I've recommended Room to a few people, and most of them have really loved it. Yes, it's creepy and disturbing...but so good! But my friend Mary Jo hated it. Ugh. I hate that feeling. There's a strange sense of guilt: I sold you, and you hated it. I wasted your time.
Interestingly, the thing that I loved about the book was one of the thing that Mary Jo hated about it: Jack's narration. I guess from here you need a little backstory, and it might be something you don't know about me: I hate children as narrators.
I'm not entirely certain when this dislike of child narrators became such a passionate feeling, but I'm pretty sure it has to do with To Kill a Mockingbird. TKM is a book almost everyone universally loves. But after a few years of teaching it, it's a book I've come to strongly dislike. I think this is true of teaching books in general. Some books I dislike, but come to appreciate. For me, the best example of this is The Pearl by Steinbeck. I'll never love this book, but I liked teaching it. I grew to appreciate it's structure and it's simple but elegant metaphors. On the other hand, some books become more grating and annoying as you teach them. My colleague, David, has a fiery, burning hatred for Lord of the Flies after years of teaching it to 9th graders. It is not an understatement to say that I have come to have similar feelings for To Kill a Mockingbird. Luckily for me, I shuffled it off to the 8th grade and don't have to teach it anymore. Whee!
One of my biggest problems with TKM is Scout. I just don't believe her. Kids don't think and talk and see the world the was Scout does. As a matter of fact, when I read The Particular Sadness of Lemon Cake, I had a similar response: kids don't think this way! There's this sleight of hand that authors use that's supposed to make it okay---this is an adult who is looking back on her childhood. This is not a child, but an adult narrating their childhood. That's why I thought Jack from Room was so fresh. He is a child, he thinks like a child, and perceives as a child. Mary Jo's argument was, essentially, that he's no better than Scout, he's just the polar opposite of her.
This got me to thinking about a very important question. Why do we read books anyway? After all, the truth is NO ONE thinks about their life the way people in books think about their lives. Novels seem so normal to me because I spend so much time reading them, but in reality, life isn't one clean story with a straight linear path. Life's messy and complicated. While it is happening, it's impossible to know which events are meaningful. It's only with time that I have been able to look back and see the narrative structure of my life. But that's also something I've been able to do as an adult. Looking back to 5 or 9 or 11, it's a blur. It's hard for me to believe any child could look back and weave together a coherent story out of memories. Ultimately, I just don't buy it. If I doubt the narration, I can't enjoy the pleasant escape from reality that a book promises. Hmm...maybe my real problem is with FIRST person narration, but it's particularly noticeable when that narrator is a child.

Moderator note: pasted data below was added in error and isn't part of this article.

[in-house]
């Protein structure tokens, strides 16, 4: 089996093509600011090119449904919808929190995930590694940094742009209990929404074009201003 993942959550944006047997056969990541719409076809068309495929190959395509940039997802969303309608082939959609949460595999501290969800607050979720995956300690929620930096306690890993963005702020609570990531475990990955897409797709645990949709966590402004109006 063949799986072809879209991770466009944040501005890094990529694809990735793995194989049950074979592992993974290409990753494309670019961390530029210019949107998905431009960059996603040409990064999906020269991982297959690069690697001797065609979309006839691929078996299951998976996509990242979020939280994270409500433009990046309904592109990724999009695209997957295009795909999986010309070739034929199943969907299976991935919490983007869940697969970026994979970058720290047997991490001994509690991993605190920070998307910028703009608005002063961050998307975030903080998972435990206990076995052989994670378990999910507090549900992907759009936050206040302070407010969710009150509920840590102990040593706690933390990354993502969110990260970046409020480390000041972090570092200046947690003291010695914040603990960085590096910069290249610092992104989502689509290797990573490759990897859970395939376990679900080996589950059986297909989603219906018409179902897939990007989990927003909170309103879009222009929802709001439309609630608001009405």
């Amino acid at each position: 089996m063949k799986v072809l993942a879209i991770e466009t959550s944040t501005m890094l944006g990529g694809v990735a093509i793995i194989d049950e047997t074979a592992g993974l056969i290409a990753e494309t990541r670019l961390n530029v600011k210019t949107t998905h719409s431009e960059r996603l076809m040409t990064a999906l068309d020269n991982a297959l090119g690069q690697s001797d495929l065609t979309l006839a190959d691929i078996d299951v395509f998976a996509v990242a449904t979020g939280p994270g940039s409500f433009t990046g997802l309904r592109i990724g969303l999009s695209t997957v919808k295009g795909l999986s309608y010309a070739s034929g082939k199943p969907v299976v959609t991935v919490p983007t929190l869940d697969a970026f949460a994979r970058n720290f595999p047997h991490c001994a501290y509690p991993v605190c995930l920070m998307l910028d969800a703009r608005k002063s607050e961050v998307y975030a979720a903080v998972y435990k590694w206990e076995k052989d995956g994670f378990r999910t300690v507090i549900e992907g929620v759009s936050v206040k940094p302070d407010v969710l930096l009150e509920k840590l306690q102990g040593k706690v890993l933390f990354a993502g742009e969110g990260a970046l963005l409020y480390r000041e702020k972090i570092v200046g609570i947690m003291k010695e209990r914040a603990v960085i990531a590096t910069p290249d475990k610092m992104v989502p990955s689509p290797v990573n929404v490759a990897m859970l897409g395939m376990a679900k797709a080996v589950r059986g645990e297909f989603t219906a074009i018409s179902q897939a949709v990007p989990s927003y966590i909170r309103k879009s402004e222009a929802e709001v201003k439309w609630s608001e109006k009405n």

Believe it or not, this brings me back to Skippy Dies. You'll remember that I was pretty dismissive: too sloppy, too much going on, not enough payoff. Skippy Dies is the very celebration of the idea that stories are complex and confusing. After talking to Mary Jo, I started to think about the narrative voice, and why we read, and what it means to tell a story. It made me appreciate Skippy in a new way. Maybe it's a great thing to read a big, sprawling mess of a book. Skippy Dies is certainly more like life as it really is, and not the way life is usually portrayed in novels.
Hey, maybe this blog will bring me to some grand unifying theory of fiction?